**The process of removing the yeast sediments after fermentation and aging in bottle. The sediment must be collected in the neck of the bottle through riddling, whether manually or through the use of a gyropalette. Typically, the bottle of the neck is then frozen to collect the sediment into a solid mass, and then this mass is ejected when the capsule is removed. Some growers, however, still disgorge bottles without using the freezing technique.

-Bernhard Stadlmann and a view of Thermenregion

Stadlmann Rotgipfler Anning 2020, Traiskirchen, Austria

Weingut Stadlmann is located in eastern Austria, southwest of Vienna, in an area called Thermenregion, one of the eight specific wine-growing areas in the region of Lower Austria. It was formed in 1985 by merging the formerly independent areas of Gumpoldskirchen and Bad Vöslau. The name Thermenregion refers to the many ancient sulfurous hot springs that are found here. Grapevines have been cultivated for more than 2000 years in this region, where, like so many other places, Roman soldiers introduced vines from their homeland, and brought winemaking skills to this one-time province of the Roman Empire they referred to as Pannonia. In the Middle Ages, viticulture was king (so to speak) under the guidance of the Cistercian monks. The arrangement of the vineyards shows the clear influence of their Burgundian mother-monastery Citeaux, as does the character of the villages themselves. There were rich wine yields all through the 14th and 15th centuries, until the Turkish sieges of the 16th and 17th centuries left many vineyards in ruins. In 1760, the Teutonic Order introduced Pinot Noir and the region began its rebirth.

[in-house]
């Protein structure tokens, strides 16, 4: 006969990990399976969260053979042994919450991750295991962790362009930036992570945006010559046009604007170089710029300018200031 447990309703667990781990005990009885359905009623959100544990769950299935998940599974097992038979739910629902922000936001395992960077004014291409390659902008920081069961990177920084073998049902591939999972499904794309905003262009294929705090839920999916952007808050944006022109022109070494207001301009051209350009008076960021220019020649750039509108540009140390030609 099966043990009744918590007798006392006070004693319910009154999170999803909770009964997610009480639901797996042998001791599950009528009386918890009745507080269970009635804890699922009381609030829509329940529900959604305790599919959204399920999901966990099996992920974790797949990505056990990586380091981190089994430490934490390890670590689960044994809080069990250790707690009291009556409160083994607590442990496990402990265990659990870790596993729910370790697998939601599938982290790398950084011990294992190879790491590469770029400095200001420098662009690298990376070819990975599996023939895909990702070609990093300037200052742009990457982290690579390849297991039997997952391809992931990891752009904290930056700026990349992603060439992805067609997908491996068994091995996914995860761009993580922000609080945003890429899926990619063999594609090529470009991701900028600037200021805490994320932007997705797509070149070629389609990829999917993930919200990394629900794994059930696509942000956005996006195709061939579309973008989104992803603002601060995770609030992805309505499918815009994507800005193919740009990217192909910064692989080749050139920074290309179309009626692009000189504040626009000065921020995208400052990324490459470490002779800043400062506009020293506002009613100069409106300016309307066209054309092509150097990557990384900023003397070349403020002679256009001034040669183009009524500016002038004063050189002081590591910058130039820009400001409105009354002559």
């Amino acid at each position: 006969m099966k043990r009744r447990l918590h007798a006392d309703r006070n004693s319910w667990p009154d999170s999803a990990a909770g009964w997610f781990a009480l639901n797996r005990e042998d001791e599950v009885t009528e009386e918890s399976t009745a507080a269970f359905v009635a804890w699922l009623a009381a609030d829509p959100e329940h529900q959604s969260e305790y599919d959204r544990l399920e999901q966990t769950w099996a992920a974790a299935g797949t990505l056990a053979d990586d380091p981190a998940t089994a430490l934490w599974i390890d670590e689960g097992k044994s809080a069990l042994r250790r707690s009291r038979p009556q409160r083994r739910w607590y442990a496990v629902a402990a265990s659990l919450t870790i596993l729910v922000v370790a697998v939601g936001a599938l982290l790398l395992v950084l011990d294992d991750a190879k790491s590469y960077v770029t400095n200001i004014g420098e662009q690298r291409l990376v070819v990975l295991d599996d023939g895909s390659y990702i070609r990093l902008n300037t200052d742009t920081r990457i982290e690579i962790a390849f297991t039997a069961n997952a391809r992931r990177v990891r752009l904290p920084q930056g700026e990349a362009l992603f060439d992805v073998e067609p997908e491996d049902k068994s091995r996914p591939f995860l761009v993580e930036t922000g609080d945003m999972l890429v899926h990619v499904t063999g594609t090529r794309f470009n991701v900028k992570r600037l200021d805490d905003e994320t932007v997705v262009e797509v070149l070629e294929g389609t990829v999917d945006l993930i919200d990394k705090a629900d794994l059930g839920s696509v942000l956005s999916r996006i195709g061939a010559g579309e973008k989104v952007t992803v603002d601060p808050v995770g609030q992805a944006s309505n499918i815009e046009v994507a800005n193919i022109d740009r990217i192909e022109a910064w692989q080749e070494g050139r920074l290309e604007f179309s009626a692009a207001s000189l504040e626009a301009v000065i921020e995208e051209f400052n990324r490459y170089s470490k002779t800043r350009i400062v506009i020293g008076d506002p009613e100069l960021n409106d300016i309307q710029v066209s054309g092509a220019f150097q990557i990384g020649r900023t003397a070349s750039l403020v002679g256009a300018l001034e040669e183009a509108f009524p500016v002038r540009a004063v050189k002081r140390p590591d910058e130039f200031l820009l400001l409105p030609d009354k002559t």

Today, Thermenregion is 1901 hectares of vines running along a chain of hills from the Vienna city limits to the Vienna Woods, with Mount Anninger as the highest point along the route. The soils are barren and stony in some parts, heavy and loamy in others. Like in Burgundy, there’s limestone from the Alps, and from fossilized seashells. The climate is characterized by dry, hot summers and cold winters. White wine is the focus, with the most noteworthy grapes (though unplanted and mostly unknown outside of this region) being the age-worthy Zierfandler and Rotgipfler. DNA profiling in 1998 showed that Rotgipfler is a natural cross of Savagnin (a parent of Chenin Blanc, Grüner Veltiner, Sauvignon Blanc, Silvaner, Trousseau, and possibly Verdelho) and Roter Veltliner (a prude in comparison, as it is only a parent of Neuburger and Frühroter Veltliner.) Incidentally, Rotgipfler found its way to taking 1st prize in the 1855 World’s Fair in Paris and thus had a tiny moment of international fame before receding into obscurity once again); you can listen to an I’ll Drink to That interview with Stadlmann for the backstory.

Bernhard Stadlmann is the eighth generation to represent this winery. Despite holding three doctoral degrees, he decided to dedicate his life to continuing the traditions established by his long chain of predecessors, so in 2006 he took over from his father Johann. He farms organically, certified since 2007, and now practices biodynamics as well. In addition to being chemical-free, the farming is also irrigation-free.

Rotgiplfler is a white grape named for its deep red shoots, similar to how Gruner Veltliner is also known as Weissgipfler for its white shoots. Sometimes Rotgipfler and Zierfandler will be blended together, but Stadlmann doesn’t engage in this practice, as it isn’t traditional and only came about in the 1960s & 70s as a shortcut to gain wider audiences through mass appeal, and as a way to tame difficult grapes. Zierfandler is low-yielding, sensitive to rot, and difficult to ripen, while Rotgipfler tends to over-produce, ripen too quickly, and lose acidity quickly. Notably, while many Austrian growers produce bottlings of various ripeness levels from the same plot each vintage, Stadlmann has always produced just a single wine per site, harvested at what they believe is the correct moment to capture the characteristics of a vineyard and growing season—typically around mid-October. Only about 120 hectares of Rotgipfler and 75 hectares of Zierfandler still exist in the Thermenregion, and Stadlmann clearly sets the standard for quality.